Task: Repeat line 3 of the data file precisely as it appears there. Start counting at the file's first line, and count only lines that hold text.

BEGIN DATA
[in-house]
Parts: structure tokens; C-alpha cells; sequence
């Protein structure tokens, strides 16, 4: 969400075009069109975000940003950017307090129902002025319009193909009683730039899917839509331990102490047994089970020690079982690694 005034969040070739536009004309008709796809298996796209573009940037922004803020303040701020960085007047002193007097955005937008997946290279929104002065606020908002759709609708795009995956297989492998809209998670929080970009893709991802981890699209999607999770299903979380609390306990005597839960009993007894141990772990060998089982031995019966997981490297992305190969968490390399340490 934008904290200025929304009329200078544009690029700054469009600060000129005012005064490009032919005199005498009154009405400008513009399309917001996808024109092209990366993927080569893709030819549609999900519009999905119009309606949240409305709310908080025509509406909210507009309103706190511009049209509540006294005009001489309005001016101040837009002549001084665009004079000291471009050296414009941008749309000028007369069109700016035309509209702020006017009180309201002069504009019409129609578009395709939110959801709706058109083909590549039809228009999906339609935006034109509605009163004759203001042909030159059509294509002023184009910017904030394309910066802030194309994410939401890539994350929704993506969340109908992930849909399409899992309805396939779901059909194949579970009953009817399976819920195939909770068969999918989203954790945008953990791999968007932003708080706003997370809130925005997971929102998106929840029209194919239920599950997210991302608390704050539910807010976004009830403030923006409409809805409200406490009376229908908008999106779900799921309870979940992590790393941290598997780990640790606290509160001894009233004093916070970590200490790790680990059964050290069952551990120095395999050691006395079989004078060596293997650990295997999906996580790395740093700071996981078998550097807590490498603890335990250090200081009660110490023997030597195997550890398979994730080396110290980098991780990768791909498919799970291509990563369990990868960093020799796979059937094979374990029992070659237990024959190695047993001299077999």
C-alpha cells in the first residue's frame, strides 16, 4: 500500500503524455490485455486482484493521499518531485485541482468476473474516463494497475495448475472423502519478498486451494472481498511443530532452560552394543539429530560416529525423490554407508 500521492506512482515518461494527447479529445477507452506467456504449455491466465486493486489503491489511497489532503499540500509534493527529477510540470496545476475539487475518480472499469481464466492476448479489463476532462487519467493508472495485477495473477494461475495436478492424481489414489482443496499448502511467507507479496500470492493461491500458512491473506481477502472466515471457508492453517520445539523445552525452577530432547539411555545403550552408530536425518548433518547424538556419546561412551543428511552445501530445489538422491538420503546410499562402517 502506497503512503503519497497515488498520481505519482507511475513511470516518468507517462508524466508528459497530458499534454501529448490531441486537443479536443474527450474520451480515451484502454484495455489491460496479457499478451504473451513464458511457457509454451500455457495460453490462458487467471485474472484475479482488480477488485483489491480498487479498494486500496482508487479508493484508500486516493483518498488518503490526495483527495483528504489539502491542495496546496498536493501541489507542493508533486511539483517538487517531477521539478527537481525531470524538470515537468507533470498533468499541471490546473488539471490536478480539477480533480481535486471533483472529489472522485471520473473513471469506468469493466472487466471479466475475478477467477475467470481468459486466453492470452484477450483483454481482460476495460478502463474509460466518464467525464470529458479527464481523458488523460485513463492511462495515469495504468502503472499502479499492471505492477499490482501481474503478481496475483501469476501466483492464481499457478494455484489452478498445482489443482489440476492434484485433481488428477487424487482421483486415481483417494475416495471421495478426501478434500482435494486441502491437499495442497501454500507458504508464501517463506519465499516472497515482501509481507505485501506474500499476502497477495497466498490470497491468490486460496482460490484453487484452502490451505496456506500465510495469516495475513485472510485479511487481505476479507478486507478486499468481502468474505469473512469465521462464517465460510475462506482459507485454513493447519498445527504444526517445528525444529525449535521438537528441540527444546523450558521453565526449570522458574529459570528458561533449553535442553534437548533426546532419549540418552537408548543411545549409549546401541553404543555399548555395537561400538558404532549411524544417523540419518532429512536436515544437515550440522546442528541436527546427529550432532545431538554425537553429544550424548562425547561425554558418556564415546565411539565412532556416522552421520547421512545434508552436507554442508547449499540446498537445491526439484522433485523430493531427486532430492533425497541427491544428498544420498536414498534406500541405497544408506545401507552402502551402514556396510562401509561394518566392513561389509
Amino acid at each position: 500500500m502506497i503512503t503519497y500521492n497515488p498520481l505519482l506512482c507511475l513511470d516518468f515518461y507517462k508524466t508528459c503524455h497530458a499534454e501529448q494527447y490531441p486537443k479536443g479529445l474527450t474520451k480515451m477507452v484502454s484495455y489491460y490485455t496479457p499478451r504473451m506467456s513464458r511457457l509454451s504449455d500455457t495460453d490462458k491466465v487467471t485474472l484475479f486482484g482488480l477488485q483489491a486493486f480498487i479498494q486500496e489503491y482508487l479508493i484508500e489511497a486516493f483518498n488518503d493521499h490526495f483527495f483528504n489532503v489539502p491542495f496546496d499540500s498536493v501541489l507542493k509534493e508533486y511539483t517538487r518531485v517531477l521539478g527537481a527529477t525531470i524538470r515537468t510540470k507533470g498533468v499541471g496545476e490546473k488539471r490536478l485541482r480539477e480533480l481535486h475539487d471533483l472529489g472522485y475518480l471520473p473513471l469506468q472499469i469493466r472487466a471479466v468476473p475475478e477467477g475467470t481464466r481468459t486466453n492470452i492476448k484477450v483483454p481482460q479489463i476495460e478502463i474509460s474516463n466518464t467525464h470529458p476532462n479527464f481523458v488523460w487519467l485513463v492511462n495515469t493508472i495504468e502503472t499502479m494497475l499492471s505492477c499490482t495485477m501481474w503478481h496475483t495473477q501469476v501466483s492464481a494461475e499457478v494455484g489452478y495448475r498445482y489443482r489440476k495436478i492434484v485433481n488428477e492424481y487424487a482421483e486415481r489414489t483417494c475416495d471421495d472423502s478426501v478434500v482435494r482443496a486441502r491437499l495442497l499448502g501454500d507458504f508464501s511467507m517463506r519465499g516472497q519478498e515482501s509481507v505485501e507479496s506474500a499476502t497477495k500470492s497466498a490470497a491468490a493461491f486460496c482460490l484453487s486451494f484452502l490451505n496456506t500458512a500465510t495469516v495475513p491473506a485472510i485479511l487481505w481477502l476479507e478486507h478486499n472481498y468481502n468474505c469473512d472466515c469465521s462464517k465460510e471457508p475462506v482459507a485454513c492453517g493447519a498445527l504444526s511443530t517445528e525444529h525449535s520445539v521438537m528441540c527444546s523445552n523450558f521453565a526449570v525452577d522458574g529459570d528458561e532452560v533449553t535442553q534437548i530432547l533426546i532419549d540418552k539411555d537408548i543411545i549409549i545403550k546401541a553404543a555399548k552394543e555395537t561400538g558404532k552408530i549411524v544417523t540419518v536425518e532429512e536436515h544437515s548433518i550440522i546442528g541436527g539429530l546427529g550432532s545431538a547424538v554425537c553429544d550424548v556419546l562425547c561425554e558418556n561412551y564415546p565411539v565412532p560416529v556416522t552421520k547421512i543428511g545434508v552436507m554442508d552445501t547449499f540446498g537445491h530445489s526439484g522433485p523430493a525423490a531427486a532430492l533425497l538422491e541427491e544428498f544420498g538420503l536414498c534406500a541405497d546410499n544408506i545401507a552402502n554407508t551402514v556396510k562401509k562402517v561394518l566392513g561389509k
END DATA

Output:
């Protein structure tokens, strides 16, 4: 969400075009069109975000940003950017307090129902002025319009193909009683730039899917839509331990102490047994089970020690079982690694 005034969040070739536009004309008709796809298996796209573009940037922004803020303040701020960085007047002193007097955005937008997946290279929104002065606020908002759709609708795009995956297989492998809209998670929080970009893709991802981890699209999607999770299903979380609390306990005597839960009993007894141990772990060998089982031995019966997981490297992305190969968490390399340490 934008904290200025929304009329200078544009690029700054469009600060000129005012005064490009032919005199005498009154009405400008513009399309917001996808024109092209990366993927080569893709030819549609999900519009999905119009309606949240409305709310908080025509509406909210507009309103706190511009049209509540006294005009001489309005001016101040837009002549001084665009004079000291471009050296414009941008749309000028007369069109700016035309509209702020006017009180309201002069504009019409129609578009395709939110959801709706058109083909590549039809228009999906339609935006034109509605009163004759203001042909030159059509294509002023184009910017904030394309910066802030194309994410939401890539994350929704993506969340109908992930849909399409899992309805396939779901059909194949579970009953009817399976819920195939909770068969999918989203954790945008953990791999968007932003708080706003997370809130925005997971929102998106929840029209194919239920599950997210991302608390704050539910807010976004009830403030923006409409809805409200406490009376229908908008999106779900799921309870979940992590790393941290598997780990640790606290509160001894009233004093916070970590200490790790680990059964050290069952551990120095395999050691006395079989004078060596293997650990295997999906996580790395740093700071996981078998550097807590490498603890335990250090200081009660110490023997030597195997550890398979994730080396110290980098991780990768791909498919799970291509990563369990990868960093020799796979059937094979374990029992070659237990024959190695047993001299077999």